Unlocking the Potential of B2B Technology: Three Phases
When introducing the Sirius Directions in Technology Model at our Summit 2013 event in May, Jonathan Block and Ross Graber emphasized the importance of B2B organizations using a phased approach to invest in sales and marketing technology.
“SiriusDecisions research shows that B2B organizations are planning to increase their spending on technology,” said Jonathan. “The problem is that many organizations purchase technologies without a clear strategy for their adoption and use.”
The Sirius Directions in Technology Model illustrates an ideal sales and marketing ecosystem, in which technology components that facilitate demand, operations, sales and reputation activities are integrated, enhancing the effectiveness of the entire system.
To achieve this level of capability, organizations must pass through three phases of maturity and develop a strong partnership between IT, sales and marketing leaders. As explained by Jonathan and Ross during their Summit presentation, the three phases of B2B technology maturity include:
Phase 1: The organization’s use of technology is emergent. Technology is purchased for tactical purposes with little thought given to data integration or overall business value. Typical characteristics of this phase, which represent opportunities for improvement, include:
- The marketing automation platform (MAP) and sales force automation (SFA) system lack seamless bidirectional integration
- Insights from social media monitoring and interactions are collected but not integrated into the MAP or SFA systems
- Deal registration by channel partners occurs with little or no visibility into the sales cycle
- If the organization has a standalone Web analytics tool, its integration with the MAP is limited
Phase 2: The organization has reached an intermediate level. Some systems are integrated, some processes have been re-engineered, and specific technology skills are sought in new recruits. As a result, the organization gains greater insights across sales and marketing and achieves faster ROI. Specific capabilities at this level of technology maturity may include:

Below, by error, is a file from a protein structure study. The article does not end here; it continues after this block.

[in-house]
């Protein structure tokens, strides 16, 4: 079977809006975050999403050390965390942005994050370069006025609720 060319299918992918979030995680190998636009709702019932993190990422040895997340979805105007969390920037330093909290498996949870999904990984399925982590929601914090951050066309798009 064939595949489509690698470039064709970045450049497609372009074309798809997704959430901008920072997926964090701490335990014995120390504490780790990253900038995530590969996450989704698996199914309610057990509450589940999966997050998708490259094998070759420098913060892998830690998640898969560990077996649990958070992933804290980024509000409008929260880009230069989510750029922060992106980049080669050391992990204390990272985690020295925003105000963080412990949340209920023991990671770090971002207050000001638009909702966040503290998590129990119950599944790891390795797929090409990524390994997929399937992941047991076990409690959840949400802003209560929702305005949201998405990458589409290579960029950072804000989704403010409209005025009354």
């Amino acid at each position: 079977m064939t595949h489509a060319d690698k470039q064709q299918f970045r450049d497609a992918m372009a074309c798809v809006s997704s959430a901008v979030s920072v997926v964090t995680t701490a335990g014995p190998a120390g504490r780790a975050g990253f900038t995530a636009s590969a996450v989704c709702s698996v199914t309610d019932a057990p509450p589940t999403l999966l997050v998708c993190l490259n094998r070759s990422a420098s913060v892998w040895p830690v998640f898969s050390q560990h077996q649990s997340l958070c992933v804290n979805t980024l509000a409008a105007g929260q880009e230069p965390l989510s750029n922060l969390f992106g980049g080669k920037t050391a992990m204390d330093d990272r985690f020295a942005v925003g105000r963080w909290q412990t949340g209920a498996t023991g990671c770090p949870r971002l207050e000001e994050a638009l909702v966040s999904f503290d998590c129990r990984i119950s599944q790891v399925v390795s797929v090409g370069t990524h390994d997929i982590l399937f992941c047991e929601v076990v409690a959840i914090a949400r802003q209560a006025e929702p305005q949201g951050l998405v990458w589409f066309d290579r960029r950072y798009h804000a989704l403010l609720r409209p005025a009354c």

- Social activity is added to contact records and can trigger marketing actions
- Insight into channel partner activity is gathered throughout the sales cycle vs. only at deal registration
- Sales assets include more effective content, but they are not accessible from, or through, the SFA system
- Marketing is more effective in planning, scheduling and managing resources, but strong underlying processes are lacking
Phase 3: The organization is technologically mature. Integration and process optimization across systems are planned. To maintain progress, the organization must focus on implementing additional technologies to expand its integrated technology ecosystem. Characteristics of this phase may include:
- Integrated inbound and outbound tactics across multiple marketing channels
- An understanding of the impact of reputation efforts on business goals
- Increased sales productivity and effectiveness
- Data is available for analytics, not just reporting
- Tighter integration enables improved channel content syndication and customization, as well as better visibility into partner lead disposition
According to an instant poll of B2B leaders attending the Summit, most participants (65 percent) considered their organizations as falling into phase 2 (intermediate). The lowest number of participants (11 percent) gave their organizations a phase 3 (mature) designation, and 24 percent said their organizations are in phase 1 (emergent).
To maximize the likelihood of technology success, advised Jonathan, “build a roadmap for an integrated technology stack, along with the required skill sets and processes.”